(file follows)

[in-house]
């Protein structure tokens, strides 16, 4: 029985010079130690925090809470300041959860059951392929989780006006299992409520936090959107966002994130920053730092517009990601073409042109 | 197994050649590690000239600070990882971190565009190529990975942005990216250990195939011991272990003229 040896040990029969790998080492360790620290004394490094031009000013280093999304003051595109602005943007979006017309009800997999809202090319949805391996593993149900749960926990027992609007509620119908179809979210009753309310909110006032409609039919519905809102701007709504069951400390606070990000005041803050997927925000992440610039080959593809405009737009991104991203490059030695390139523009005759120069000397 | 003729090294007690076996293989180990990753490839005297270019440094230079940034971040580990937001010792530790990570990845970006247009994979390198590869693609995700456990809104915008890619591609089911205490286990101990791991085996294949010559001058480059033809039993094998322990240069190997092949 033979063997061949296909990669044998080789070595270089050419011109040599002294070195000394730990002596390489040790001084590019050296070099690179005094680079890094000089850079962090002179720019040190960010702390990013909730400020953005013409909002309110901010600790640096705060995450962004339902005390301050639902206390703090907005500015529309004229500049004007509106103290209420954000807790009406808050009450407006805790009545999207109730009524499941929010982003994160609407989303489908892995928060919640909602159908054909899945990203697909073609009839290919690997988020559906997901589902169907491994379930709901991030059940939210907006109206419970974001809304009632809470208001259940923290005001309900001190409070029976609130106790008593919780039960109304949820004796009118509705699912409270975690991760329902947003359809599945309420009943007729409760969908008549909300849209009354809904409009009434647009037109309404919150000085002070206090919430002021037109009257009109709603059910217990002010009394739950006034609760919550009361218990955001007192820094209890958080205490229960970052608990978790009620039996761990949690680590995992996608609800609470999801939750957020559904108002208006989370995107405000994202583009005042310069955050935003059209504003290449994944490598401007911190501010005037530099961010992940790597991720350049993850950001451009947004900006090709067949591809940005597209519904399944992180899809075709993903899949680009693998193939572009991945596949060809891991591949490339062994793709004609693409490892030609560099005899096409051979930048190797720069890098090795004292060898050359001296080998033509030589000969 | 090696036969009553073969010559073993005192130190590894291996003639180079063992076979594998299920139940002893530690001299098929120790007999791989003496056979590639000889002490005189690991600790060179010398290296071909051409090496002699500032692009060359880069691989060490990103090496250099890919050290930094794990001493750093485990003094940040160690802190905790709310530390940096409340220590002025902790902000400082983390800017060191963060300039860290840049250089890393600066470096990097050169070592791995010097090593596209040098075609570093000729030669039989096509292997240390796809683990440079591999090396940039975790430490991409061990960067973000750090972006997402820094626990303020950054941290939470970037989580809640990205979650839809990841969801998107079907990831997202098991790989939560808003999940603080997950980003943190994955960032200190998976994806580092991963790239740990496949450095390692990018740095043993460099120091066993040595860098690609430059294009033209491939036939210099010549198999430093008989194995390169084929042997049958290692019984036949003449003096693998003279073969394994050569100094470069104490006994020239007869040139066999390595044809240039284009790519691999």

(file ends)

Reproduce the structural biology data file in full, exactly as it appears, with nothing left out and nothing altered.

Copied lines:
[in-house]
């Protein structure tokens, strides 16, 4: 029985010079130690925090809470300041959860059951392929989780006006299992409520936090959107966002994130920053730092517009990601073409042109 | 197994050649590690000239600070990882971190565009190529990975942005990216250990195939011991272990003229 040896040990029969790998080492360790620290004394490094031009000013280093999304003051595109602005943007979006017309009800997999809202090319949805391996593993149900749960926990027992609007509620119908179809979210009753309310909110006032409609039919519905809102701007709504069951400390606070990000005041803050997927925000992440610039080959593809405009737009991104991203490059030695390139523009005759120069000397 | 003729090294007690076996293989180990990753490839005297270019440094230079940034971040580990937001010792530790990570990845970006247009994979390198590869693609995700456990809104915008890619591609089911205490286990101990791991085996294949010559001058480059033809039993094998322990240069190997092949 033979063997061949296909990669044998080789070595270089050419011109040599002294070195000394730990002596390489040790001084590019050296070099690179005094680079890094000089850079962090002179720019040190960010702390990013909730400020953005013409909002309110901010600790640096705060995450962004339902005390301050639902206390703090907005500015529309004229500049004007509106103290209420954000807790009406808050009450407006805790009545999207109730009524499941929010982003994160609407989303489908892995928060919640909602159908054909899945990203697909073609009839290919690997988020559906997901589902169907491994379930709901991030059940939210907006109206419970974001809304009632809470208001259940923290005001309900001190409070029976609130106790008593919780039960109304949820004796009118509705699912409270975690991760329902947003359809599945309420009943007729409760969908008549909300849209009354809904409009009434647009037109309404919150000085002070206090919430002021037109009257009109709603059910217990002010009394739950006034609760919550009361218990955001007192820094209890958080205490229960970052608990978790009620039996761990949690680590995992996608609800609470999801939750957020559904108002208006989370995107405000994202583009005042310069955050935003059209504003290449994944490598401007911190501010005037530099961010992940790597991720350049993850950001451009947004900006090709067949591809940005597209519904399944992180899809075709993903899949680009693998193939572009991945596949060809891991591949490339062994793709004609693409490892030609560099005899096409051979930048190797720069890098090795004292060898050359001296080998033509030589000969 | 090696036969009553073969010559073993005192130190590894291996003639180079063992076979594998299920139940002893530690001299098929120790007999791989003496056979590639000889002490005189690991600790060179010398290296071909051409090496002699500032692009060359880069691989060490990103090496250099890919050290930094794990001493750093485990003094940040160690802190905790709310530390940096409340220590002025902790902000400082983390800017060191963060300039860290840049250089890393600066470096990097050169070592791995010097090593596209040098075609570093000729030669039989096509292997240390796809683990440079591999090396940039975790430490991409061990960067973000750090972006997402820094626990303020950054941290939470970037989580809640990205979650839809990841969801998107079907990831997202098991790989939560808003999940603080997950980003943190994955960032200190998976994806580092991963790239740990496949450095390692990018740095043993460099120091066993040595860098690609430059294009033209491939036939210099010549198999430093008989194995390169084929042997049958290692019984036949003449003096693998003279073969394994050569100094470069104490006994020239007869040139066999390595044809240039284009790519691999």